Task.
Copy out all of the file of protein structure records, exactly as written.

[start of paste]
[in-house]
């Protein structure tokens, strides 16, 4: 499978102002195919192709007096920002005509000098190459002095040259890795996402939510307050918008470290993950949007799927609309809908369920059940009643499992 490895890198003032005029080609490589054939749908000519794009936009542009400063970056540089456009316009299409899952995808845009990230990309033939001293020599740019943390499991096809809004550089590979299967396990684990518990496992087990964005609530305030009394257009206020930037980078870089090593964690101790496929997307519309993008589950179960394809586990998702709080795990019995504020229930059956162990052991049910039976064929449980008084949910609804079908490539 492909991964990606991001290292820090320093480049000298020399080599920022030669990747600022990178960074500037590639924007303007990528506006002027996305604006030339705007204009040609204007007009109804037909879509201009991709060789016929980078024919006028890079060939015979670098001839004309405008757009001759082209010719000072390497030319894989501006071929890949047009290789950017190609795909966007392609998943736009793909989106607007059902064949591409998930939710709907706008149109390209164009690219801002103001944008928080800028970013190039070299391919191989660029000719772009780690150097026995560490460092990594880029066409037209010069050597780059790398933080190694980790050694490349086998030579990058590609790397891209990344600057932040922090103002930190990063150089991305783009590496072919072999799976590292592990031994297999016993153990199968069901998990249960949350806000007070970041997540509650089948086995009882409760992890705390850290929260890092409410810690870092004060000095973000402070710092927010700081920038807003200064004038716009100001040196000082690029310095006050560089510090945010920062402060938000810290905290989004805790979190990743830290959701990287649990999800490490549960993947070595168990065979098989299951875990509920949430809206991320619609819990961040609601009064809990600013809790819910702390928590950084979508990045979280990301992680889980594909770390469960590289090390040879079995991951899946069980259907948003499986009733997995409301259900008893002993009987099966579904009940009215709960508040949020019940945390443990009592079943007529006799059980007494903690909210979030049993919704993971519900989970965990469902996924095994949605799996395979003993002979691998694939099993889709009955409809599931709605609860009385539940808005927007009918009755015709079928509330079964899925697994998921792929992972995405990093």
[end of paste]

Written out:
[in-house]
């Protein structure tokens, strides 16, 4: 499978102002195919192709007096920002005509000098190459002095040259890795996402939510307050918008470290993950949007799927609309809908369920059940009643499992 490895890198003032005029080609490589054939749908000519794009936009542009400063970056540089456009316009299409899952995808845009990230990309033939001293020599740019943390499991096809809004550089590979299967396990684990518990496992087990964005609530305030009394257009206020930037980078870089090593964690101790496929997307519309993008589950179960394809586990998702709080795990019995504020229930059956162990052991049910039976064929449980008084949910609804079908490539 492909991964990606991001290292820090320093480049000298020399080599920022030669990747600022990178960074500037590639924007303007990528506006002027996305604006030339705007204009040609204007007009109804037909879509201009991709060789016929980078024919006028890079060939015979670098001839004309405008757009001759082209010719000072390497030319894989501006071929890949047009290789950017190609795909966007392609998943736009793909989106607007059902064949591409998930939710709907706008149109390209164009690219801002103001944008928080800028970013190039070299391919191989660029000719772009780690150097026995560490460092990594880029066409037209010069050597780059790398933080190694980790050694490349086998030579990058590609790397891209990344600057932040922090103002930190990063150089991305783009590496072919072999799976590292592990031994297999016993153990199968069901998990249960949350806000007070970041997540509650089948086995009882409760992890705390850290929260890092409410810690870092004060000095973000402070710092927010700081920038807003200064004038716009100001040196000082690029310095006050560089510090945010920062402060938000810290905290989004805790979190990743830290959701990287649990999800490490549960993947070595168990065979098989299951875990509920949430809206991320619609819990961040609601009064809990600013809790819910702390928590950084979508990045979280990301992680889980594909770390469960590289090390040879079995991951899946069980259907948003499986009733997995409301259900008893002993009987099966579904009940009215709960508040949020019940945390443990009592079943007529006799059980007494903690909210979030049993919704993971519900989970965990469902996924095994949605799996395979003993002979691998694939099993889709009955409809599931709605609860009385539940808005927007009918009755015709079928509330079964899925697994998921792929992972995405990093």